Environmental Biology, General Biology, Population Biology, Evolutionary Ecology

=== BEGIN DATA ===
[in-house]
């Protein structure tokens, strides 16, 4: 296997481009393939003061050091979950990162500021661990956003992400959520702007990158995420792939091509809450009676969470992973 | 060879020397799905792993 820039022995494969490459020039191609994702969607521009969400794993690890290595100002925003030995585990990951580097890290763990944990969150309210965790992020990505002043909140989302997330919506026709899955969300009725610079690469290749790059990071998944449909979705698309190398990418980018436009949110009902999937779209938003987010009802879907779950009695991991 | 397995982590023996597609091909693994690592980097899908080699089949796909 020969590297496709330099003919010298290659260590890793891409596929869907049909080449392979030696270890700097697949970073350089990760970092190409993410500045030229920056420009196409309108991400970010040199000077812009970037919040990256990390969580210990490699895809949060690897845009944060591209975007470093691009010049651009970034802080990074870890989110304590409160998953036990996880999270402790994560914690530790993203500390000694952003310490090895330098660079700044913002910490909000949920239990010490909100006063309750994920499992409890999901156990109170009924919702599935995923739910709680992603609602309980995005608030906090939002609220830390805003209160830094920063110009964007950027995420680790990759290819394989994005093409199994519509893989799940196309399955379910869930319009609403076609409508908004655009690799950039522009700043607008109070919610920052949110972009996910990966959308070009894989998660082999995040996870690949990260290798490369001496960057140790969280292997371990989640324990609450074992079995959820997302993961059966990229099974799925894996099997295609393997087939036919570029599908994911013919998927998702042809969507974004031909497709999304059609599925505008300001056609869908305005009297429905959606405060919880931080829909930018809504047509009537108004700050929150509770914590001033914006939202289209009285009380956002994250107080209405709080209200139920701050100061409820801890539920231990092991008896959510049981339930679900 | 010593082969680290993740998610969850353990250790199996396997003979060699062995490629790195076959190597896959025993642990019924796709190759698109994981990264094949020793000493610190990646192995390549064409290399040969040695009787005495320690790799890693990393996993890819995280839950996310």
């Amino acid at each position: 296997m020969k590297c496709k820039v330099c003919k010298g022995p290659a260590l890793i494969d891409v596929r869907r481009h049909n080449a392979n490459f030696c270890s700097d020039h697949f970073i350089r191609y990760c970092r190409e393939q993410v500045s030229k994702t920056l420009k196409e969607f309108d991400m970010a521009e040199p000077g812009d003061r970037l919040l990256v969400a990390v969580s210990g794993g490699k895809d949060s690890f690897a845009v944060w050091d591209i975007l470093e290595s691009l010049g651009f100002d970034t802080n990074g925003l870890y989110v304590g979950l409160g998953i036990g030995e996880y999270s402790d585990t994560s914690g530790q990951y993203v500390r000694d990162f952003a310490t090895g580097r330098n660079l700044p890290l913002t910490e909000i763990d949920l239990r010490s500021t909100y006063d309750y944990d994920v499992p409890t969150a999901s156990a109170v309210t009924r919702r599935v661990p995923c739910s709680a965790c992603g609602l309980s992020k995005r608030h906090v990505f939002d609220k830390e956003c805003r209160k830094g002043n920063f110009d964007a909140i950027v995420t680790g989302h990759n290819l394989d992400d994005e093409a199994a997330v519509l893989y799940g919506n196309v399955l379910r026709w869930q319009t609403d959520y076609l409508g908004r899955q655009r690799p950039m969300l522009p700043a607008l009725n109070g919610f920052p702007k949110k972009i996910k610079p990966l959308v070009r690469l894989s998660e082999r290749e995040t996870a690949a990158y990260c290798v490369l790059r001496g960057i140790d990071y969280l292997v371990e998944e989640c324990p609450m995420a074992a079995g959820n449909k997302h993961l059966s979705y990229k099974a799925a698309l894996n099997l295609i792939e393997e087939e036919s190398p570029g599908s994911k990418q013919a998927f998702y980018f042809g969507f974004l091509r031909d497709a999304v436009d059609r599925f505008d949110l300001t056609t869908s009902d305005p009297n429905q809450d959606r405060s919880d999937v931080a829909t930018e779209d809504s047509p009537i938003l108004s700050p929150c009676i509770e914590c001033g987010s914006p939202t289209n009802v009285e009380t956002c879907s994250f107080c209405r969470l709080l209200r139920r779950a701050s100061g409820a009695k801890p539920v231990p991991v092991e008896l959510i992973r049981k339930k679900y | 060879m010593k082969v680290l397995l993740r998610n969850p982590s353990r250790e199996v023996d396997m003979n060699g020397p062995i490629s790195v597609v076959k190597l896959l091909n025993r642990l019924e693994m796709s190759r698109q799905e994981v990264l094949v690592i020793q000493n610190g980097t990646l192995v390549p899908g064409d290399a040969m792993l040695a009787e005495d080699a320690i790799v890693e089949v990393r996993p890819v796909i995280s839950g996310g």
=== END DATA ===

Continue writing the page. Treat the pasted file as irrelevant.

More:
My primary research focus is the impact of the environment (physical, biotic, or social) on mate choice and sexual selection. Currently, my wife, Ann Pratt, my Ph.D. advisor, Donald J. Shure, and I have two study insect systems that we have now studied for over 30 years (work on each began in 1979). These are (1) mate choice and the evolution of ethological isolation in the soldier beetle, conducted every autumn in the foothills and mountains of northern Georgia (Cornelia, Helen, Hiawassee, Clayton), and (2) territorial behavior of the seed bug on the granite outcrop, Arabia-Davidson Mountain, near Lithonia, Georgia. Currently, we are addressing questions that require multi-year data sets. For instance, in the soldier beetle we are documenting the repeated appearance and disappearance of assortative mating by wing spot length (i.e., beetles with a locality behaving as two species for a few years then reverting to behaving as a single species). In the seed bug, we are looking at the impact of climate variability on the abundance of the bug and in turn how abundance affects mating dynamics and interspecific competition for host plant seeds. Ann and I continue to work on a variety of fiddler crabs species in the Virgin Islands, Bahamas, and along the Atlantic coast from the Florida Keys to Cape Cod. We are especially interested in factors that favor smaller or larger claws (the mass of the single male claw can be 60% of that of the rest of the body). We have identified habitat, density, and presence of competing fiddler crab species as important factors possibly affecting the development and level of selection on claw size and shape.